Bringing domestic student exchange to the conversation


canada-and-usThank you to David J. Smith for bringing domestic student exchange to the conversation on global initiatives in Getting to “E Pluribus Unum”. As president of the nonprofit National Student Exchange organization and a former NSE campus coordinator, I shared the following comments.

National Student Exchange was founded in 1968, a time when our nation was searching to understand its identity, history, and how differences fit into the idea of American culture. What began as three institutions exchanging seven students has grown into a premier network of 160 colleges and universities exchanging 2,000 students annually throughout the United States, Canada, and U.S. Territories of Puerto Rico, the Virgin Islands, and Guam.

Initiatives to enhance global engagement often overlook the diversity of North America in their quest. Scholarships and fellowships that promote international education are rarely available for domestic study away. Domestic exchanges seldom satisfy core or general educational requirements for global engagement or cultural studies, despite their cultural breadth.

Cultural agility can be greatly enhanced crossing state and provincial borders, not just oceans. NSE member campuses report domestic study away as a high impact practice supporting student satisfaction and persistence. Increasing populations of underrepresented and first-generation students are choosing NSE study away, emphasizing the need for access and choice in these opportunities. As noted by Sobania and Braskamp (2009), recent college graduates are more likely to have a post-college career with diverse colleagues from their own country than from other parts of the world.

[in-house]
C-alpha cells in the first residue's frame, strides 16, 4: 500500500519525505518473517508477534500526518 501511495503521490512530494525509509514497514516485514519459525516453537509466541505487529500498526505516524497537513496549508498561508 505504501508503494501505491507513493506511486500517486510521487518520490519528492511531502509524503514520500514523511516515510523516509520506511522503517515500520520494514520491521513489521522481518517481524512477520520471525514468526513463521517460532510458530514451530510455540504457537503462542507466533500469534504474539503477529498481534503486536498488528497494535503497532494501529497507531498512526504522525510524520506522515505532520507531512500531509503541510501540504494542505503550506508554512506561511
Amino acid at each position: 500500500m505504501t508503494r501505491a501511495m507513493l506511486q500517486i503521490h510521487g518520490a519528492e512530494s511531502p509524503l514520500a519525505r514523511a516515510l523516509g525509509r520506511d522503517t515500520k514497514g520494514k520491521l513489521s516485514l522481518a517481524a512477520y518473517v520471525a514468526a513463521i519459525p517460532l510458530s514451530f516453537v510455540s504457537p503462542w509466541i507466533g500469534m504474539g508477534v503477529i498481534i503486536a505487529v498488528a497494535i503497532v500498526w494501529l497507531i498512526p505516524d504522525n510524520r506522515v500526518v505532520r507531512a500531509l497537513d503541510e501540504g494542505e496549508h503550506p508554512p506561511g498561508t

NSE campuses range in enrollment from 600 to more than 50,000 students. In addition to AAU Research I universities, NSE member campuses include:
12 Historically Black Colleges & Universities (HBCU)
21 Hispanic Serving Institutions (HSI)
7 Urban 13 universities
14 Council of Public Liberal Arts Colleges (COPLAC)

As noted, succeeding in our political and global reality requires professionals who can operate effectively and empathetically in cross-cultural and international environments. National Student Exchange and domestic study away programs are not simply study abroad alternatives or preparatory opportunities; they are academic and personal experiences to be celebrated and encouraged for the dimension they bring to college students, degree programs, our workforce, and communities.

 

Sobania, N. & Braskamp, L. A. (2009). Study abroad or study away: It’s not merely semantics. Peer Review 11 (4).

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Inspire More.

If your actions inspire others to dream more, learn more, do more and become more, you are a leader. ~John Quincy Adams